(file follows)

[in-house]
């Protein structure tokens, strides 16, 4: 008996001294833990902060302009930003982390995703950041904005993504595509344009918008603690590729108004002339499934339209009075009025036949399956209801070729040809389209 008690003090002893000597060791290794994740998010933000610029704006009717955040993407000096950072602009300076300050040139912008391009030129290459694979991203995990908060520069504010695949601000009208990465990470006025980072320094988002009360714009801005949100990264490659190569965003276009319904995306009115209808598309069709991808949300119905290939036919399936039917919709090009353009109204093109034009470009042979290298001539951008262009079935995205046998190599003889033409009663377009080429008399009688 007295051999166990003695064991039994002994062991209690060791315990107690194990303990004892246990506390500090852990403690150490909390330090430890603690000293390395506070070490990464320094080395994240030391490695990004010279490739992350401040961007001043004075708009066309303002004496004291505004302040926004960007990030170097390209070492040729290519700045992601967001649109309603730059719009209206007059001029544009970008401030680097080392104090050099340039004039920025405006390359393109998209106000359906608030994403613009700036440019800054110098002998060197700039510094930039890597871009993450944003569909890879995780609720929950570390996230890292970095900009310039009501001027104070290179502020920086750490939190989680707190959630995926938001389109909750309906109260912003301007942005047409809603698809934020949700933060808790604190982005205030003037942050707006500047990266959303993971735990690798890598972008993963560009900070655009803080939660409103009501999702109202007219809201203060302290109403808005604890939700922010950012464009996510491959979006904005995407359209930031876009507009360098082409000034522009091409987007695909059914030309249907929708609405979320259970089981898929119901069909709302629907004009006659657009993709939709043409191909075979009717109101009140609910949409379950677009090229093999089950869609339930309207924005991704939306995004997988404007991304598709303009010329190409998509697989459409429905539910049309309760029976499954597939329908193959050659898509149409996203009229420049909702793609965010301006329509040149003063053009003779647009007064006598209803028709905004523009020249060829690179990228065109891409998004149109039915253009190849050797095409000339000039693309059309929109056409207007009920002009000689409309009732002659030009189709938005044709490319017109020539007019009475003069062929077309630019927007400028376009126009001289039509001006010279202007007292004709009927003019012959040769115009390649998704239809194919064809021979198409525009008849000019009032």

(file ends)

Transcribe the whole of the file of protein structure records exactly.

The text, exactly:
[in-house]
């Protein structure tokens, strides 16, 4: 008996001294833990902060302009930003982390995703950041904005993504595509344009918008603690590729108004002339499934339209009075009025036949399956209801070729040809389209 008690003090002893000597060791290794994740998010933000610029704006009717955040993407000096950072602009300076300050040139912008391009030129290459694979991203995990908060520069504010695949601000009208990465990470006025980072320094988002009360714009801005949100990264490659190569965003276009319904995306009115209808598309069709991808949300119905290939036919399936039917919709090009353009109204093109034009470009042979290298001539951008262009079935995205046998190599003889033409009663377009080429008399009688 007295051999166990003695064991039994002994062991209690060791315990107690194990303990004892246990506390500090852990403690150490909390330090430890603690000293390395506070070490990464320094080395994240030391490695990004010279490739992350401040961007001043004075708009066309303002004496004291505004302040926004960007990030170097390209070492040729290519700045992601967001649109309603730059719009209206007059001029544009970008401030680097080392104090050099340039004039920025405006390359393109998209106000359906608030994403613009700036440019800054110098002998060197700039510094930039890597871009993450944003569909890879995780609720929950570390996230890292970095900009310039009501001027104070290179502020920086750490939190989680707190959630995926938001389109909750309906109260912003301007942005047409809603698809934020949700933060808790604190982005205030003037942050707006500047990266959303993971735990690798890598972008993963560009900070655009803080939660409103009501999702109202007219809201203060302290109403808005604890939700922010950012464009996510491959979006904005995407359209930031876009507009360098082409000034522009091409987007695909059914030309249907929708609405979320259970089981898929119901069909709302629907004009006659657009993709939709043409191909075979009717109101009140609910949409379950677009090229093999089950869609339930309207924005991704939306995004997988404007991304598709303009010329190409998509697989459409429905539910049309309760029976499954597939329908193959050659898509149409996203009229420049909702793609965010301006329509040149003063053009003779647009007064006598209803028709905004523009020249060829690179990228065109891409998004149109039915253009190849050797095409000339000039693309059309929109056409207007009920002009000689409309009732002659030009189709938005044709490319017109020539007019009475003069062929077309630019927007400028376009126009001289039509001006010279202007007292004709009927003019012959040769115009390649998704239809194919064809021979198409525009008849000019009032």